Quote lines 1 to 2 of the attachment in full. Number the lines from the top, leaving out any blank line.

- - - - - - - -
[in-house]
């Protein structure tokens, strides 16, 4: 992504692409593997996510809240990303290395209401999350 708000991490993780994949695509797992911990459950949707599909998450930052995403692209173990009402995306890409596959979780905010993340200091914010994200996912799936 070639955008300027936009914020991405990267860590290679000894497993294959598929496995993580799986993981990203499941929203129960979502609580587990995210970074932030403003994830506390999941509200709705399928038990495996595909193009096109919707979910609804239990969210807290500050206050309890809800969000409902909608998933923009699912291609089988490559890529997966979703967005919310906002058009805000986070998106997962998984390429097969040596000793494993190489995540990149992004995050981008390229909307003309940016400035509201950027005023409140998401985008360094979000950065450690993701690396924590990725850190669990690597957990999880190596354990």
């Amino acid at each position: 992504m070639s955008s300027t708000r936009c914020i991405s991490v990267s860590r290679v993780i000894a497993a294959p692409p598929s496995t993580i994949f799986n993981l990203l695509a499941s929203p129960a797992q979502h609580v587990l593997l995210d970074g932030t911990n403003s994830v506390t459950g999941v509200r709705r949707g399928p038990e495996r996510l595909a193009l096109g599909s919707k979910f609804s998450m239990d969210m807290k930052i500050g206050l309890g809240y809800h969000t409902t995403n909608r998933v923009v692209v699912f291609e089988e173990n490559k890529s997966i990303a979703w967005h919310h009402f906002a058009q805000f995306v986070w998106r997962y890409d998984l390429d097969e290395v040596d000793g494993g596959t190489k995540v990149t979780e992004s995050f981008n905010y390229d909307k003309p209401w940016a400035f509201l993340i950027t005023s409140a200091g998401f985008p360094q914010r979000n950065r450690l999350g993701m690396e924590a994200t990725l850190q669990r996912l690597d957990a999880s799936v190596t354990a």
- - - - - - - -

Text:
[in-house]
């Protein structure tokens, strides 16, 4: 992504692409593997996510809240990303290395209401999350 708000991490993780994949695509797992911990459950949707599909998450930052995403692209173990009402995306890409596959979780905010993340200091914010994200996912799936 070639955008300027936009914020991405990267860590290679000894497993294959598929496995993580799986993981990203499941929203129960979502609580587990995210970074932030403003994830506390999941509200709705399928038990495996595909193009096109919707979910609804239990969210807290500050206050309890809800969000409902909608998933923009699912291609089988490559890529997966979703967005919310906002058009805000986070998106997962998984390429097969040596000793494993190489995540990149992004995050981008390229909307003309940016400035509201950027005023409140998401985008360094979000950065450690993701690396924590990725850190669990690597957990999880190596354990």